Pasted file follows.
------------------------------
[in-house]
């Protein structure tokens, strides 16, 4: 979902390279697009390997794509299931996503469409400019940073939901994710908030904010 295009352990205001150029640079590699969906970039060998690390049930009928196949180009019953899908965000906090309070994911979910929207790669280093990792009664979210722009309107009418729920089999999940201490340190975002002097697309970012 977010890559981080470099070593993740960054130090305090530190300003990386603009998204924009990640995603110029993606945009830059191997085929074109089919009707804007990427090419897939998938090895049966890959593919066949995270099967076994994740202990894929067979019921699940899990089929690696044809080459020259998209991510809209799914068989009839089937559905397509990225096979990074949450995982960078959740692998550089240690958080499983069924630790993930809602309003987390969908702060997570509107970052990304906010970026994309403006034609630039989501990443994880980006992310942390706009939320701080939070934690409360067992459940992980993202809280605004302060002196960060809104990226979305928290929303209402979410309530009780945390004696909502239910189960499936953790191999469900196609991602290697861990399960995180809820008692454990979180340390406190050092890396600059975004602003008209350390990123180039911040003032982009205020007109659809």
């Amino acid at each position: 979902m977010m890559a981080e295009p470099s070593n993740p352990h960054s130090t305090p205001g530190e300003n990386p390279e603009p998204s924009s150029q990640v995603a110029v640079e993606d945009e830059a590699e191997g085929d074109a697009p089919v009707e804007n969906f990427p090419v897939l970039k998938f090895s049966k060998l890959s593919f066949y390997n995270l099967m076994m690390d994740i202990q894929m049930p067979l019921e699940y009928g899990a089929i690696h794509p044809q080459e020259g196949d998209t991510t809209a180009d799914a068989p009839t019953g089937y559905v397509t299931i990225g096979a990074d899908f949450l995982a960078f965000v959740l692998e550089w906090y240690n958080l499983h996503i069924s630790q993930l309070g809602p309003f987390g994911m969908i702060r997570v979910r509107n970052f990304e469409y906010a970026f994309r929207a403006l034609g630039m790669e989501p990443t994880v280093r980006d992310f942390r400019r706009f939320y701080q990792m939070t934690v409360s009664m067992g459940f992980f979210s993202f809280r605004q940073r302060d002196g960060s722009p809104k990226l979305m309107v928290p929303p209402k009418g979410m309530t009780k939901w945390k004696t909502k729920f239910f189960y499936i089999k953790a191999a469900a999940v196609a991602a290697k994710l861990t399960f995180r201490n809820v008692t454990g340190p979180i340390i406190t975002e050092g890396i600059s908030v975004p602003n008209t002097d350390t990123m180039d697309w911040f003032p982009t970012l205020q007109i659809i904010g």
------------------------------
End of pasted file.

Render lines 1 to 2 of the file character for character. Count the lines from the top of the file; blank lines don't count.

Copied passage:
[in-house]
């Protein structure tokens, strides 16, 4: 979902390279697009390997794509299931996503469409400019940073939901994710908030904010 295009352990205001150029640079590699969906970039060998690390049930009928196949180009019953899908965000906090309070994911979910929207790669280093990792009664979210722009309107009418729920089999999940201490340190975002002097697309970012 977010890559981080470099070593993740960054130090305090530190300003990386603009998204924009990640995603110029993606945009830059191997085929074109089919009707804007990427090419897939998938090895049966890959593919066949995270099967076994994740202990894929067979019921699940899990089929690696044809080459020259998209991510809209799914068989009839089937559905397509990225096979990074949450995982960078959740692998550089240690958080499983069924630790993930809602309003987390969908702060997570509107970052990304906010970026994309403006034609630039989501990443994880980006992310942390706009939320701080939070934690409360067992459940992980993202809280605004302060002196960060809104990226979305928290929303209402979410309530009780945390004696909502239910189960499936953790191999469900196609991602290697861990399960995180809820008692454990979180340390406190050092890396600059975004602003008209350390990123180039911040003032982009205020007109659809």